It’s safer than FaceTime and better than telehealth.
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The idea of virtual care is easy to grasp, and the benefits are quickly understood. But implementing virtual care technology can be challenging unless organizations are prepared to contend with (and triumph over) challenges, including:
These issues can become even more complex when healthcare organizations seek to implement virtual care that goes beyond traditional telehealth communication methods to engage patients. However, the challenges of including more robust functionality in a virtual care communication platform are offset by the expansion of patient access to more timely and higher quality care, in a more resource-effective manner.
A virtual care communication platform uses a range of media — including video, text, secure messaging and email — to do more than just check up on patients. The platform is critical to engaging patients in their healthcare on a regular basis, while also enabling providers to access consults from offsite/remote colleagues on a timely basis. Virtual care can improve care delivery, optimize workflows and staff productivity and enhance patient engagement, avoiding excess costs along the way.
Although healthcare organizations may have concerns when considering virtual care, there are several strategies to overcome these issues.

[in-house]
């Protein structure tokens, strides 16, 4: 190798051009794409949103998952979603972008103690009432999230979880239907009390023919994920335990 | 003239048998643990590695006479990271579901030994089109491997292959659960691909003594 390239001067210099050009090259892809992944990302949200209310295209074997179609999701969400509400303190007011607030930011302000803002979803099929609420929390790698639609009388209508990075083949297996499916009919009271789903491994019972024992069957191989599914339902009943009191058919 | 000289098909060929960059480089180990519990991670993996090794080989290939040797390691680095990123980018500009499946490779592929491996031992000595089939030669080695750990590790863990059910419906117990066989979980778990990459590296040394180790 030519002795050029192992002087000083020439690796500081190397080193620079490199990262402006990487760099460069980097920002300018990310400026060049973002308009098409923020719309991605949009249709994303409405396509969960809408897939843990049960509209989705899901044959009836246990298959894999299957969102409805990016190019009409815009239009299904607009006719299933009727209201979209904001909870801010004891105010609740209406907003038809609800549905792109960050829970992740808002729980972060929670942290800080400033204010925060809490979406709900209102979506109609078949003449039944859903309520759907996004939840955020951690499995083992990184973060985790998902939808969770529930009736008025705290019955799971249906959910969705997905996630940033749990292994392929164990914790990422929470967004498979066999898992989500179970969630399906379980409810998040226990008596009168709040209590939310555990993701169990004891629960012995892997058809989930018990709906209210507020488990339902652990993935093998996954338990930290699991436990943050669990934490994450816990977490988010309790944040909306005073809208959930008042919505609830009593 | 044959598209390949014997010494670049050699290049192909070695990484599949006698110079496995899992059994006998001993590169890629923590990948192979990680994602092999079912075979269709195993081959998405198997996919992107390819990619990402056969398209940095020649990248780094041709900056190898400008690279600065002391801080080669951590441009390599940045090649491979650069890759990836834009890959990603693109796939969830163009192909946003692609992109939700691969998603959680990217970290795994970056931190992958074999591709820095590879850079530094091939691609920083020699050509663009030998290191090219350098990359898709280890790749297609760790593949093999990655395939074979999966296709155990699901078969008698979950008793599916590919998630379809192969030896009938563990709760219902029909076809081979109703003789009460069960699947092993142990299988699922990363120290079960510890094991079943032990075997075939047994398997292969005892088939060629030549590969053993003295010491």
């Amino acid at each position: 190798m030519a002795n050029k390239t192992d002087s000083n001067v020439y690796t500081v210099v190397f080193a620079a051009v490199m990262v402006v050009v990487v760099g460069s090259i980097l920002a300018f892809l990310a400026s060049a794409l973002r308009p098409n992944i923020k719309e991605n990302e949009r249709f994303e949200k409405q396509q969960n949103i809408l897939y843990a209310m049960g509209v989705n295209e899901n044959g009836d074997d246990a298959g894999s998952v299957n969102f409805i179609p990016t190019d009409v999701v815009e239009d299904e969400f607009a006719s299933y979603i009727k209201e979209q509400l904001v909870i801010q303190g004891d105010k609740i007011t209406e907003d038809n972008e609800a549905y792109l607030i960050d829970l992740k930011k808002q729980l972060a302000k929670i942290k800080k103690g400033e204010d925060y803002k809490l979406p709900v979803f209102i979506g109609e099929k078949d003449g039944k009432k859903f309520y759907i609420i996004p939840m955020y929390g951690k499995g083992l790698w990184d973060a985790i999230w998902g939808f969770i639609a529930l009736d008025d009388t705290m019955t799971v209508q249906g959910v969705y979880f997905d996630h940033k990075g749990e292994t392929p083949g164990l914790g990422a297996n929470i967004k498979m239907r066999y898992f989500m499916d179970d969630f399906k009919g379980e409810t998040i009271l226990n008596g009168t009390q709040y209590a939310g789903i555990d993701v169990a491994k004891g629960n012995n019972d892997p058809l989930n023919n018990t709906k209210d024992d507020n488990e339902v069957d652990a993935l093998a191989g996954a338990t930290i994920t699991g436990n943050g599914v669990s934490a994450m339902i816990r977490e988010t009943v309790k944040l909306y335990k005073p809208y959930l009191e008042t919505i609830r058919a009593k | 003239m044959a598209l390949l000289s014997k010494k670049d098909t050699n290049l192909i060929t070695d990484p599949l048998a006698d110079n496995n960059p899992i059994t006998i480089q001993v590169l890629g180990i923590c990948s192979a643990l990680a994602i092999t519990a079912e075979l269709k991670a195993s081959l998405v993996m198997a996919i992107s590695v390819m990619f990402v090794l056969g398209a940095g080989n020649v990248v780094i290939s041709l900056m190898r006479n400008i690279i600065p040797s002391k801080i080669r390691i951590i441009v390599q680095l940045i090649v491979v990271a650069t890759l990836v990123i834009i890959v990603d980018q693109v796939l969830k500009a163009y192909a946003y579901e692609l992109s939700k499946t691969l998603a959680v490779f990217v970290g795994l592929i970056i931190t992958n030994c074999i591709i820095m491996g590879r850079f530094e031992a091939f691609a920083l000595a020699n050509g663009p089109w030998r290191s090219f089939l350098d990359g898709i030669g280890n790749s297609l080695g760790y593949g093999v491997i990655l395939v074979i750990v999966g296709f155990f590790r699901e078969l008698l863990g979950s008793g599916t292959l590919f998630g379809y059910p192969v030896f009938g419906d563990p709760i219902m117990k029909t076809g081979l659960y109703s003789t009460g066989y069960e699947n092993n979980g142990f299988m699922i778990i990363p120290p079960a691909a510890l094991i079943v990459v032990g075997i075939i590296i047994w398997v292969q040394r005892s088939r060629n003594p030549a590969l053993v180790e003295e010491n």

Access to broadband — at a patient’s home or at a healthcare facility — can be restricted. In rural communities, limited access to adequate broadband may deter organizations from deploying virtual care technology.
In order to provide all populations better access to care, healthcare organizations should not be stymied by the limitations of today’s broadband situation. While the broadband infrastructure continues to be built throughout the U.S., healthcare organizations can overcome this hurdle by selecting a virtual care platform that can work on cellular and Wi-Fi connectivity. Using platforms designed to work on any level of connectivity, providers have increased flexibility for delivering timely consults via video, and rural patients have improved access to care via cellular or limited broadband connection, which is especially important if they are geographically isolated. Continued investments in broadband infrastructure and adoption should eventually extend virtual care to at-home patients, such as those in rural communities.